After recently speaking to a group of public pension funds, I sat down to listen to other speakers, one of whom gave an eloquent talk about "130/30" strategies. Somewhat new on the investment scene, the goal of these "enhanced equity" strategies is to relax portfolio weight constraints that otherwise preclude a portfolio manager from expresssing a serious "thumbs down" for a particular stock. In addition, fund professionals are given latitude to emphasize favored stocks.
The mechanics are relatively straightforward. A 130/30 portfolio manager invests $1.00 in Stock X and sells $0.30 in Stock Y. Proceeds from the short sale are used to purchase an additional $0.30 of Stock X.
Advocates assert that 130/30 funds (or variations thereof) are transparent, can be classified as equity, can be easily benchmarked and offer a possible way to increase returns. Critics counter that higher fees, frequent trading (and related costs) and relatively short track records give one pause. In addition, many of the funds employ quantitative models to drive investment decisions. In the last few months, amidst a credit crisis, more than a few quants found themselves selling off long positions while buying other stock to cover short positions. A tumble in returns and increased volatility was the unhappy result.
After the speaker concluded, I asked him how a plan sponsor is able to justify investing in 130/30 funds if its Investment Policy Statement specifically precludes short-selling, whether by design or, in the case of some public plans, short-selling is expressly prohibited. His response that pension plans are modifying their Investment Policy Statements to accommodate did not sit well with me. If trustees or other types of fiduciaries have made a conscientious decision to avoid short-selling, why change mid-stream? Mind you, this blogger is not saying that 130/30 strategies are bad or good but simply pointing out that prudent process would suggest the need for a thorough vetting of the attendant risks associated with this type of short-selling.
I asked ERISA attorney Stephen Rosenberg for his thoughts. With permission, comments from this McCormack Firm, LLC partner and fellow blogger are shown below. (Click here to read his fine blog.)
<< The fiduciary exposure - or at least the potential exposure - for the plans really runs to the rationale and due diligence, or lack thereof, in changing the pre-existing policy to allow the plan to instead invest using this strategy. The fiduciary’s obligation is one of prudence, and presumably there was a rational, intelligent reason for precluding such investment strategies for the plan’s investments. If the plan switches its policy to allow for such investing, the plan needs to be able to show an equally rational and defensible reason for the change. Otherwise, the plan and its fiduciaries open themselves up to claims, in the event the investment declines in value, that the original policy forbidding such investments was correct and the change was neither prudent nor well though out, and thus represents a breach of fiduciary duty. It may or may not be the case that such investment strategies should be part of the pension plan’s investment mix, but what is necessary to ward off fiduciary duty claims, and to satisfy fiduciary obligations, is a well thought out investigation, prior to making the change, by knowledgeable parties, into whether changing the plan’s investment policies in this regard is appropriate. The best defense to claims that such a change violated fiduciary obligations is competent third party advice from someone with nothing to gain from the change, i.e. advice on this issue from someone other than the bank seeking the investment. >>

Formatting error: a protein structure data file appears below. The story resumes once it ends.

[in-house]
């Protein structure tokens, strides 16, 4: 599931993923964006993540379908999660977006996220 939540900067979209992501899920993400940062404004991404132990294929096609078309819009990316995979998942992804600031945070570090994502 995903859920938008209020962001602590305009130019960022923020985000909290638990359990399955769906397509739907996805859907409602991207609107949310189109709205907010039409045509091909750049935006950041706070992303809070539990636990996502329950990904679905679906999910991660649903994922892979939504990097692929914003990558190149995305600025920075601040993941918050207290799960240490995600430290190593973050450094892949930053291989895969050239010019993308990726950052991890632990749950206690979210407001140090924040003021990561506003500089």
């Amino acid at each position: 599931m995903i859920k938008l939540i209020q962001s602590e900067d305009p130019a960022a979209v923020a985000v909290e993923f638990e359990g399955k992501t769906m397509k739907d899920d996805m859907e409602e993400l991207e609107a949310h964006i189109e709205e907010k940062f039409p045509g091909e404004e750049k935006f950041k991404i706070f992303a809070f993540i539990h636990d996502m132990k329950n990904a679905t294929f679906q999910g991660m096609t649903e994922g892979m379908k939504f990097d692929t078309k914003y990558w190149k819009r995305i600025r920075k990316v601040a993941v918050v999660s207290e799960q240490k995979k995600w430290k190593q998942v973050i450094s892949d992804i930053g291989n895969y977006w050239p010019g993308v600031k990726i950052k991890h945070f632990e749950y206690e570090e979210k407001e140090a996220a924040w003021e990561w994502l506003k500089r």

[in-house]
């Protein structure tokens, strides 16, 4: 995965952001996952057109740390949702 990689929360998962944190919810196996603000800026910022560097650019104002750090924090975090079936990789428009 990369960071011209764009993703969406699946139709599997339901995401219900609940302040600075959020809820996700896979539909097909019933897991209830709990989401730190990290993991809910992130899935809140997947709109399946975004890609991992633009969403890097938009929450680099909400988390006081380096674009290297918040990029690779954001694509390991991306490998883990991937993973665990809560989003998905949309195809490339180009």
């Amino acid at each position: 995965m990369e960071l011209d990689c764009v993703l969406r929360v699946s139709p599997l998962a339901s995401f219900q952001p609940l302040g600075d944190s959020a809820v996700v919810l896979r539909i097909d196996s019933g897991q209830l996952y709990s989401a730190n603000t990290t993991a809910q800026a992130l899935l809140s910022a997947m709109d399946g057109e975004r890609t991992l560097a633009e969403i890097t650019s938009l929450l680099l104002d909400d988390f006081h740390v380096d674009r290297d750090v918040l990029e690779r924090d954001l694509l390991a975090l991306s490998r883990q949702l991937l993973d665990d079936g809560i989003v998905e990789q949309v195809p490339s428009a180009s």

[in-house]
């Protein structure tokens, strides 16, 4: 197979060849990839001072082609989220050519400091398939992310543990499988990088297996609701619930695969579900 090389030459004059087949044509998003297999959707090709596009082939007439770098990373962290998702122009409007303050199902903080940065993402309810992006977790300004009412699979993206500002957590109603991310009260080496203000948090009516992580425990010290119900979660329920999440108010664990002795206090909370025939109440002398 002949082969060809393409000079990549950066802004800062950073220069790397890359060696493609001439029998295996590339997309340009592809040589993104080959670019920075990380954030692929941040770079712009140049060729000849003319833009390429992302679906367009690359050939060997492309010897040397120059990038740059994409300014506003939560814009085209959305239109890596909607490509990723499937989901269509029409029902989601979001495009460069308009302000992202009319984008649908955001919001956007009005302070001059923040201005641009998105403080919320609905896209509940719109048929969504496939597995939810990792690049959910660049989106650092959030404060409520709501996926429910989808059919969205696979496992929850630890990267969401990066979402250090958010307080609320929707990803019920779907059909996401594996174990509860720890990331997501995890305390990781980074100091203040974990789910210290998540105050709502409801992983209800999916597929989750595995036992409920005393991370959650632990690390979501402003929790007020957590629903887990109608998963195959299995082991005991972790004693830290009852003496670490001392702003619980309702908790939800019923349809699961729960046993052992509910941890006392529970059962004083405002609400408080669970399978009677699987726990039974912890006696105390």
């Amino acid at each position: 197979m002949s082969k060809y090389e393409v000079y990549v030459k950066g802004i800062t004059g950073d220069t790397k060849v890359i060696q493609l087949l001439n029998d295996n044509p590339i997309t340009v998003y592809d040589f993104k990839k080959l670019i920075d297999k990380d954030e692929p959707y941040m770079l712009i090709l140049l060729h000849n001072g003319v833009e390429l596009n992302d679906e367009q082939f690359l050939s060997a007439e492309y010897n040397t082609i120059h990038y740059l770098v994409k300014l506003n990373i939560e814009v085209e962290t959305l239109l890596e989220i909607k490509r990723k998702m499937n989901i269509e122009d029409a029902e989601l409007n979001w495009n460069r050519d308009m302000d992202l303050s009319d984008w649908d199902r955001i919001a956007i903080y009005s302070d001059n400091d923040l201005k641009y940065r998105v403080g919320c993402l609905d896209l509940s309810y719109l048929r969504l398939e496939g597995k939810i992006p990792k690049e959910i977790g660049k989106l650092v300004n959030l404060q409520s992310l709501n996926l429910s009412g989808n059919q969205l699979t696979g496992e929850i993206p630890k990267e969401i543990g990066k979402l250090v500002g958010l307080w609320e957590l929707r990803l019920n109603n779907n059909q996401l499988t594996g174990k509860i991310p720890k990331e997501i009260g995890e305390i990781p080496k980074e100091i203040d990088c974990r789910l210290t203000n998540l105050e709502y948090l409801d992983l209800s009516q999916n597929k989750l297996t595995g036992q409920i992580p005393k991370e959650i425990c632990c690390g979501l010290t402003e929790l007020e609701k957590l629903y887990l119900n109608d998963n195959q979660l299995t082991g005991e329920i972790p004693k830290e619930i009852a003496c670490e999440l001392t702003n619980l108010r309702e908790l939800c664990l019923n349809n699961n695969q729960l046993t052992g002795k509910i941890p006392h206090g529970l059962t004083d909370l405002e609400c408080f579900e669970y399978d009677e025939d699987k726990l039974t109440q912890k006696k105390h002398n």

Notable is his emphasis on getting INDEPENDENT feedback about the efficacy of a 130/30 strategy. Moreover, his comments about process make perfect sense. Before committing millions of dollars to a 130/30 type strategy, a plan sponsor should be able to thoroughly explain a change of heart about its stance on short-selling. Hopefully, for those plans for which there is an outright regulatory restriction (by virtue of state law let's say), they understand the compliance implications.
As the "short enabled" market grows, it will be interesting to track which pension plans participate and why.